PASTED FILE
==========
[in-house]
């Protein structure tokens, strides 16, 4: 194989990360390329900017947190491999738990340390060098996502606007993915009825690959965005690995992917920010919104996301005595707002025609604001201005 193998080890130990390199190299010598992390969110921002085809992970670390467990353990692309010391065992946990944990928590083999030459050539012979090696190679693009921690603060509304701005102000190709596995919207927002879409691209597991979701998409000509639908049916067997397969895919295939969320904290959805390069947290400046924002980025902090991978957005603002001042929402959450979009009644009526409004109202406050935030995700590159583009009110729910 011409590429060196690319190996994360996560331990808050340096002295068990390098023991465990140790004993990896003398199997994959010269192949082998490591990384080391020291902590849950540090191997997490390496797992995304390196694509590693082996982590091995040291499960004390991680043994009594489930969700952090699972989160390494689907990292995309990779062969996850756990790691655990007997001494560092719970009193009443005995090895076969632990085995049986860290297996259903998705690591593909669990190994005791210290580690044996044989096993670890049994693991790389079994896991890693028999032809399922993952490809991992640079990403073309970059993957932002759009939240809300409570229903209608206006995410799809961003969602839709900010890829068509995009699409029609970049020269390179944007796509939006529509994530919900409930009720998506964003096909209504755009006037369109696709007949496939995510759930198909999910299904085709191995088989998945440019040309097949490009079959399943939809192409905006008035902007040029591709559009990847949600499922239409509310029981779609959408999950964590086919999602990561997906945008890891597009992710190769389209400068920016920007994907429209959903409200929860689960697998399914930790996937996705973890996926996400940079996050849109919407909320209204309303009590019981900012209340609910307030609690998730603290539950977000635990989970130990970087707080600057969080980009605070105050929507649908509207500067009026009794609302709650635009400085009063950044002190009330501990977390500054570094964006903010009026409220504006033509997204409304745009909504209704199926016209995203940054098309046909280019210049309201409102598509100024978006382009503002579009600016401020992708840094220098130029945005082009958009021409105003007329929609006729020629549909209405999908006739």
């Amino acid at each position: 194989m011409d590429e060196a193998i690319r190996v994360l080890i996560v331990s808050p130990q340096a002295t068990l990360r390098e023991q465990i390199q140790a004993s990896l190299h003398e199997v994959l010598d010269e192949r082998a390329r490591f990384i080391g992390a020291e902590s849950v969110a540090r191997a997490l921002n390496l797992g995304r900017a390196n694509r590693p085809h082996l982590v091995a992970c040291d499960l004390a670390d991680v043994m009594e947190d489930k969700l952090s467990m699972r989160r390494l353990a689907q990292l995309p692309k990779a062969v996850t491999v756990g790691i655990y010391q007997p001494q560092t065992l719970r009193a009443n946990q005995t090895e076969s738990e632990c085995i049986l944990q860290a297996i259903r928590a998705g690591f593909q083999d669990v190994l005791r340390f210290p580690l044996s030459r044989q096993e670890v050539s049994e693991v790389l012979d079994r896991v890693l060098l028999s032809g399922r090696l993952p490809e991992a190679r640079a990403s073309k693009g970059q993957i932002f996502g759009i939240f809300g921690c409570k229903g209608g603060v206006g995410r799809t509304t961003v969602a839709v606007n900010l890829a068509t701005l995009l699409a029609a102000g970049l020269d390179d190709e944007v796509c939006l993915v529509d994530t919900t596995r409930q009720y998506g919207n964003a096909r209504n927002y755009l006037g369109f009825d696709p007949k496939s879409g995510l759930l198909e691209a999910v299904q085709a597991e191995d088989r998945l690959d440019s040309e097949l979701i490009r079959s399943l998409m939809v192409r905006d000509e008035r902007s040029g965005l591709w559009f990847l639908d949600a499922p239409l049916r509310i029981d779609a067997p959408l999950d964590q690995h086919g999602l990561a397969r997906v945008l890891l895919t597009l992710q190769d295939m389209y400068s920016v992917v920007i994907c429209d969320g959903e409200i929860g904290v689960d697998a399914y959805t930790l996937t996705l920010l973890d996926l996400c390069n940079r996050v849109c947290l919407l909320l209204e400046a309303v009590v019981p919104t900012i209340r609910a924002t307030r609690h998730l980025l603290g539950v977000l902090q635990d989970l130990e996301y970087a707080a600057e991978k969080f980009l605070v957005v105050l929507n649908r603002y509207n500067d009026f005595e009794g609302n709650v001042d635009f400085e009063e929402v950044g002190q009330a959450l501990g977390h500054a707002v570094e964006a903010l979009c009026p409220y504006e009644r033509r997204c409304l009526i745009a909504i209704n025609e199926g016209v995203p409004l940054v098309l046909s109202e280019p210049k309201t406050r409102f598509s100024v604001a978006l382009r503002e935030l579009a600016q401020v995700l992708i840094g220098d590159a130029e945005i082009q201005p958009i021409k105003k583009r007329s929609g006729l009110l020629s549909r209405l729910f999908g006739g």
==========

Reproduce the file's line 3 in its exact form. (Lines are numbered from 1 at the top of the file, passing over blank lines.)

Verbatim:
């Amino acid at each position: 194989m011409d590429e060196a193998i690319r190996v994360l080890i996560v331990s808050p130990q340096a002295t068990l990360r390098e023991q465990i390199q140790a004993s990896l190299h003398e199997v994959l010598d010269e192949r082998a390329r490591f990384i080391g992390a020291e902590s849950v969110a540090r191997a997490l921002n390496l797992g995304r900017a390196n694509r590693p085809h082996l982590v091995a992970c040291d499960l004390a670390d991680v043994m009594e947190d489930k969700l952090s467990m699972r989160r390494l353990a689907q990292l995309p692309k990779a062969v996850t491999v756990g790691i655990y010391q007997p001494q560092t065992l719970r009193a009443n946990q005995t090895e076969s738990e632990c085995i049986l944990q860290a297996i259903r928590a998705g690591f593909q083999d669990v190994l005791r340390f210290p580690l044996s030459r044989q096993e670890v050539s049994e693991v790389l012979d079994r896991v890693l060098l028999s032809g399922r090696l993952p490809e991992a190679r640079a990403s073309k693009g970059q993957i932002f996502g759009i939240f809300g921690c409570k229903g209608g603060v206006g995410r799809t509304t961003v969602a839709v606007n900010l890829a068509t701005l995009l699409a029609a102000g970049l020269d390179d190709e944007v796509c939006l993915v529509d994530t919900t596995r409930q009720y998506g919207n964003a096909r209504n927002y755009l006037g369109f009825d696709p007949k496939s879409g995510l759930l198909e691209a999910v299904q085709a597991e191995d088989r998945l690959d440019s040309e097949l979701i490009r079959s399943l998409m939809v192409r905006d000509e008035r902007s040029g965005l591709w559009f990847l639908d949600a499922p239409l049916r509310i029981d779609a067997p959408l999950d964590q690995h086919g999602l990561a397969r997906v945008l890891l895919t597009l992710q190769d295939m389209y400068s920016v992917v920007i994907c429209d969320g959903e409200i929860g904290v689960d697998a399914y959805t930790l996937t996705l920010l973890d996926l996400c390069n940079r996050v849109c947290l919407l909320l209204e400046a309303v009590v019981p919104t900012i209340r609910a924002t307030r609690h998730l980025l603290g539950v977000l902090q635990d989970l130990e996301y970087a707080a600057e991978k969080f980009l605070v957005v105050l929507n649908r603002y509207n500067d009026f005595e009794g609302n709650v001042d635009f400085e009063e929402v950044g002190q009330a959450l501990g977390h500054a707002v570094e964006a903010l979009c009026p409220y504006e009644r033509r997204c409304l009526i745009a909504i209704n025609e199926g016209v995203p409004l940054v098309l046909s109202e280019p210049k309201t406050r409102f598509s100024v604001a978006l382009r503002e935030l579009a600016q401020v995700l992708i840094g220098d590159a130029e945005i082009q201005p958009i021409k105003k583009r007329s929609g006729l009110l020629s549909r209405l729910f999908g006739g």